If you prefer to remain hands-on in the putting together of your party, get on the internet and find combinations that have already proven themselves to be winners. TheBeerStore.com has a very simple chart of suggestions that you can follow. Thenibble.com also has a more comprehensive pairing chart, including wine pairings in case you want to do a beer and wine and cheese! If you want to pair other foods as well as cheeses with your beers, The Brewers Association has come out with a wonderful chart that even includes suggested beer glasses and serving temperatures for each pairing. If beer pairing is something you think might become a habit, you can also pick up Garrett Oliver's book, the Brewmaster's Table, and have a handy resource always at the ready (p.s. this is also a great gift for the beer-lover on your holiday shopping list!).
Below are a couple of the pairings I put together with an abundance of help from Benton Brothers for a beer and cheese tasting I held last week.   
 
Bridge Brewing's Northshore Pale Ale with Red Leicestershire
Driftwood Brewing's Fat Tug IPA with 4 year Artisan Gouda
Also, any kind of beer tasting is a great time to pull out that bottle of special beer that you've been waiting for the right occasion to crack open. A 650oz bomber bottle or a corked bottle of beer are akin to a nice bottle of wine and add to the party atmosphere! If you don't have any on hand, I suggest picking up one or all of the following:
Chimay Grand Reserve Blue ($12.25 at Legacy) - Belgian Strong Dark Ale, which should pair nicely with a strong gouda or a washed-rind cheese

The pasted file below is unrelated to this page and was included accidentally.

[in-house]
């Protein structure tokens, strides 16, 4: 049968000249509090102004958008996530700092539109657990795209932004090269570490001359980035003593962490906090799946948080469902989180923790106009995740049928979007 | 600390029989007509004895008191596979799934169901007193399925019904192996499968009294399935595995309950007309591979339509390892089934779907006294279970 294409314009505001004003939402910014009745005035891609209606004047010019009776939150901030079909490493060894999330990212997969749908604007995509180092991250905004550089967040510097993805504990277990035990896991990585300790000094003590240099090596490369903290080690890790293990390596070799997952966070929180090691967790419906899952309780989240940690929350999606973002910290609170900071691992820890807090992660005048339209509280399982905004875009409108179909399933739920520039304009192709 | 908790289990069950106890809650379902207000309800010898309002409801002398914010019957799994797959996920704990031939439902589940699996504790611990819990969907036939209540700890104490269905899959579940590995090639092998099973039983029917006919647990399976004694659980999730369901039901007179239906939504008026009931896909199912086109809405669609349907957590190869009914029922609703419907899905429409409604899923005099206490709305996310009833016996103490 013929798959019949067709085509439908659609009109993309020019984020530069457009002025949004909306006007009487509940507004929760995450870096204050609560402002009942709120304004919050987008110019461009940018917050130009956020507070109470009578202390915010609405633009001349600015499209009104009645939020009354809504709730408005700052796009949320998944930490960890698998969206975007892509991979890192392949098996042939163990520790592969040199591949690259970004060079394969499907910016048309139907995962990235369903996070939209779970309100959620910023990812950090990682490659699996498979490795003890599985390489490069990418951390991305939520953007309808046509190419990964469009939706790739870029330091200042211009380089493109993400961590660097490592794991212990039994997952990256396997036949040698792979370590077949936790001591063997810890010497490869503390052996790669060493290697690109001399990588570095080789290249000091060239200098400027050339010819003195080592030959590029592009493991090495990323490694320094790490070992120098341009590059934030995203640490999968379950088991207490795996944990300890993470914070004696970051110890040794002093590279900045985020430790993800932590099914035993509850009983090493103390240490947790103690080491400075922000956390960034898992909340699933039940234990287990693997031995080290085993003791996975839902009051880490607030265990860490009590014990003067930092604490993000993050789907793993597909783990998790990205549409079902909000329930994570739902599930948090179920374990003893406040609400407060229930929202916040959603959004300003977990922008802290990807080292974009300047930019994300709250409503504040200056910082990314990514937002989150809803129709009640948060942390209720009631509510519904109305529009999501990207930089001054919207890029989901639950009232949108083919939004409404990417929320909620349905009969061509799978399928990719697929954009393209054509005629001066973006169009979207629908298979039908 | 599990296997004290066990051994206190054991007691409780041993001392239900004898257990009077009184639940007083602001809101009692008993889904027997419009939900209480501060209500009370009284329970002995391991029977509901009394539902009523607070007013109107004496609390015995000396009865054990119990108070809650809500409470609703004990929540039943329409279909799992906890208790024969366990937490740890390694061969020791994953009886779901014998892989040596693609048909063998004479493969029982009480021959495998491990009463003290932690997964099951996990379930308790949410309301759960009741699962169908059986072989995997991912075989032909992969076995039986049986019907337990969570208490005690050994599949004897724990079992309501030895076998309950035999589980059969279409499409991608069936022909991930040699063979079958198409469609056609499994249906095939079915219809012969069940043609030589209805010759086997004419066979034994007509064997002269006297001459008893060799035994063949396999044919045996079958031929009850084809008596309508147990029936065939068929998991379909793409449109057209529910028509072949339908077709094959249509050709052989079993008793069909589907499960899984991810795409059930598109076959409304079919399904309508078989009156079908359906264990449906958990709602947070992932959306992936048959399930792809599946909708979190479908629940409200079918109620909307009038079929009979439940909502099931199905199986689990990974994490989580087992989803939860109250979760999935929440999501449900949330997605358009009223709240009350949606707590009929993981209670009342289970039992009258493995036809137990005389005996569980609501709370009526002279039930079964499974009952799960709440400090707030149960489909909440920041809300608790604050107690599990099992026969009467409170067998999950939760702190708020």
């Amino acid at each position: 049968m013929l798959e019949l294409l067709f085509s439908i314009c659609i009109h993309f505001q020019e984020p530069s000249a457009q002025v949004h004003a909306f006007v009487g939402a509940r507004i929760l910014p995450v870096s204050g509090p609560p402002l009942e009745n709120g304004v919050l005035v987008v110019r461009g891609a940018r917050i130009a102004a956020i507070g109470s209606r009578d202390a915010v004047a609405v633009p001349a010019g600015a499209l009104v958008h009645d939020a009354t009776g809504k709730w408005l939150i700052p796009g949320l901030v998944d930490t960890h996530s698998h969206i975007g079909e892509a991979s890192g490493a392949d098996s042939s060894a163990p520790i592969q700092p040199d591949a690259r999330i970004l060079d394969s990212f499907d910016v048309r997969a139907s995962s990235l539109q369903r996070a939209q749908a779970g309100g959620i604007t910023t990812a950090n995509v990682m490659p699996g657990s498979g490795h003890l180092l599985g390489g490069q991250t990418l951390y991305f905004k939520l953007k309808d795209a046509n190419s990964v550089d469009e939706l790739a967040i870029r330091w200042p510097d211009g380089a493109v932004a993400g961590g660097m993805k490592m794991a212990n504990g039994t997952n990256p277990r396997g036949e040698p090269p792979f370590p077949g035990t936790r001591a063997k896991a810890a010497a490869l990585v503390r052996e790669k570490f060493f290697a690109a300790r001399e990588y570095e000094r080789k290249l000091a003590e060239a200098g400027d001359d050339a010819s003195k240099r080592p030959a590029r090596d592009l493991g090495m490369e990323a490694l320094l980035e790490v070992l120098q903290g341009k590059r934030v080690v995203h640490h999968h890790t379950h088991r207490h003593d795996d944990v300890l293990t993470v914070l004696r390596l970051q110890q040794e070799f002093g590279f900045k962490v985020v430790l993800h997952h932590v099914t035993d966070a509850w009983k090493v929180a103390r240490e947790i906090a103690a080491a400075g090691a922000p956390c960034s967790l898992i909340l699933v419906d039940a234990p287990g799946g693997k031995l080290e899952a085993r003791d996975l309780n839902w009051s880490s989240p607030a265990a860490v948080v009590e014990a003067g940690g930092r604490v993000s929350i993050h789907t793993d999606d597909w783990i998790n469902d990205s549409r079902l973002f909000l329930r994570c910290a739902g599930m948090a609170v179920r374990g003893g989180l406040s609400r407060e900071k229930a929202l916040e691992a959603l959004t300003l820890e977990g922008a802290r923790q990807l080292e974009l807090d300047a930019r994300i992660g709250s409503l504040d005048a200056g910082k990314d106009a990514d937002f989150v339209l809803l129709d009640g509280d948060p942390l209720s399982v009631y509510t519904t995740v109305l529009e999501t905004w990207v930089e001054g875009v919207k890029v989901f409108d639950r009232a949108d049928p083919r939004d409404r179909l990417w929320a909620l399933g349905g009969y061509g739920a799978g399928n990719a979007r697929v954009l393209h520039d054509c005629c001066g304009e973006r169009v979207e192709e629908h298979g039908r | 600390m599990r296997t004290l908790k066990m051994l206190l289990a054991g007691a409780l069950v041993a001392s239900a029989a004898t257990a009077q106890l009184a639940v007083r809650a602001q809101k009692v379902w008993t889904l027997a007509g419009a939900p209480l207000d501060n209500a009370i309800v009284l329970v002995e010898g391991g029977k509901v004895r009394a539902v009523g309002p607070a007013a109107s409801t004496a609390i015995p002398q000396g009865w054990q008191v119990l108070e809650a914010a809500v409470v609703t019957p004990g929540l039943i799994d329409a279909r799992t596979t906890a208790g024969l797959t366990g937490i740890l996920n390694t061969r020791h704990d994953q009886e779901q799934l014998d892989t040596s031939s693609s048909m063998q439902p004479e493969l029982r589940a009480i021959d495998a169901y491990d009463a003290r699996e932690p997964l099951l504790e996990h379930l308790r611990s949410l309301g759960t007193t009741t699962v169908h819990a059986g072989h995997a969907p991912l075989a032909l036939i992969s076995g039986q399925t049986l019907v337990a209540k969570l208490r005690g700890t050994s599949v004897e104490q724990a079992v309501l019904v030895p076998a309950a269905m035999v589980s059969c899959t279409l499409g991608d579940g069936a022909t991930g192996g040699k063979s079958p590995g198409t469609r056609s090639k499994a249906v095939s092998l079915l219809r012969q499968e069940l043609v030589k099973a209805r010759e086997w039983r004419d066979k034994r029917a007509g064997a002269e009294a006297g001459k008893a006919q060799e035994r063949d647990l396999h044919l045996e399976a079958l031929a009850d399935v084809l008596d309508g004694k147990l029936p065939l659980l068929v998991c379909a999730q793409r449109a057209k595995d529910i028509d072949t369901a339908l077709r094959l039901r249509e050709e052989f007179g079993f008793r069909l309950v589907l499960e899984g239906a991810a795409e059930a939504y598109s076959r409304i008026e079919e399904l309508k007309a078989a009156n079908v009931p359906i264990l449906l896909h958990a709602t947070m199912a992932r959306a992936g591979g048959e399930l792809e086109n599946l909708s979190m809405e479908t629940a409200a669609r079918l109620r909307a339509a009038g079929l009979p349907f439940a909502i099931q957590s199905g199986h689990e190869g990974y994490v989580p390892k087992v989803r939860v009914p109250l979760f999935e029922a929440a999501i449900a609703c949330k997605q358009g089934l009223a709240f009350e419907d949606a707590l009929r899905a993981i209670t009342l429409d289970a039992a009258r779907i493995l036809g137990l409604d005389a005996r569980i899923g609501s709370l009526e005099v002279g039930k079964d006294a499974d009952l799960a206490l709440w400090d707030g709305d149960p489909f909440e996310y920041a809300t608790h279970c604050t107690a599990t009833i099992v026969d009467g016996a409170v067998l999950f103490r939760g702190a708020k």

Brooklyn Sorachi Ace ($13.35 at Legacy) - Saison with lemonly Japanese hops, which should pair nicely with goat cheese on an apple slice (thanks Brooklyn website for that idea!)
Moon Under Water 1 year anniversary Red Wheat Wine ($12.55 at Legacy) - a whopping 11.5% beer, which should pair nicely with a gorgonzola (or if like me you just can't do the blue, a Mont Jacob semi-soft washed rind cheese)
 
For those too lazy to follow the link above (and no judgment from me on that), here is a quick and dirty pairing chart from TheBeerStore.com:
 
Fresh, very soft cheeses that are uncooked and unripe or barely ripened. For example, cottage cheese, cream cheese and ricotta pair well with wheat beers or lagers
Soft, spreadable cheeses, such as Camembert or Brie that have bloomy rinds pair well with pilsners, pale ales and porters
Semi-soft cheeses including many monastic cheeses and washed-rind cheeses. Good examples are Gouda, Havarti, Colby or Monterey Jack pair well with brown ales, amber ales, bitters and belgian pale ales
Semi-hard, sliceable cheese as Cheddar, Edam or Jarlsberg pair well with pilsners, extra special bitters and ipas
Hard cheese is very firm, grainy, cooked and pressed or grating cheeses as Parmesan pair well with strong ales, doppelbocks, stouts or porters
Blue vein, marbled cheese, strong flavoured and crumbly, including Roquefort, St. Gorgonzola, and other blues pair well with stronger porters, stouts, old ales and imperial stouts
Goat cheese, Roquefort, Romano and feta pair well with ipas, brown ales, stouts and porters
Pasta filata (the stretched curd cheeses of Italy, such as mozzarella and provolone) pair well with wits and wheat beers